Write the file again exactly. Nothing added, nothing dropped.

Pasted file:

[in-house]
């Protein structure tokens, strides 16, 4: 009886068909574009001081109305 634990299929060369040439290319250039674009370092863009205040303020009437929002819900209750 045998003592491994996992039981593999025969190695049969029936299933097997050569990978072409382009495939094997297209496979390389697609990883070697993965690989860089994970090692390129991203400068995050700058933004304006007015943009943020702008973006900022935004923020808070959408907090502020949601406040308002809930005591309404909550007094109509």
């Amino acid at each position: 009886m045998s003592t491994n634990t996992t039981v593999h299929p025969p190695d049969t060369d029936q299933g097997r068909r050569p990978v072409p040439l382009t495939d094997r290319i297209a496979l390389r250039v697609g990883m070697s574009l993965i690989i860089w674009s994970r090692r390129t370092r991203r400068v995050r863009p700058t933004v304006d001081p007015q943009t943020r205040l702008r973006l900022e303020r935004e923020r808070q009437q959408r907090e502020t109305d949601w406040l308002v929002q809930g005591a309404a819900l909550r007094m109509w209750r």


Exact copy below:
[in-house]
């Protein structure tokens, strides 16, 4: 009886068909574009001081109305 634990299929060369040439290319250039674009370092863009205040303020009437929002819900209750 045998003592491994996992039981593999025969190695049969029936299933097997050569990978072409382009495939094997297209496979390389697609990883070697993965690989860089994970090692390129991203400068995050700058933004304006007015943009943020702008973006900022935004923020808070959408907090502020949601406040308002809930005591309404909550007094109509």
């Amino acid at each position: 009886m045998s003592t491994n634990t996992t039981v593999h299929p025969p190695d049969t060369d029936q299933g097997r068909r050569p990978v072409p040439l382009t495939d094997r290319i297209a496979l390389r250039v697609g990883m070697s574009l993965i690989i860089w674009s994970r090692r390129t370092r991203r400068v995050r863009p700058t933004v304006d001081p007015q943009t943020r205040l702008r973006l900022e303020r935004e923020r808070q009437q959408r907090e502020t109305d949601w406040l308002v929002q809930g005591a309404a819900l909550r007094m109509w209750r």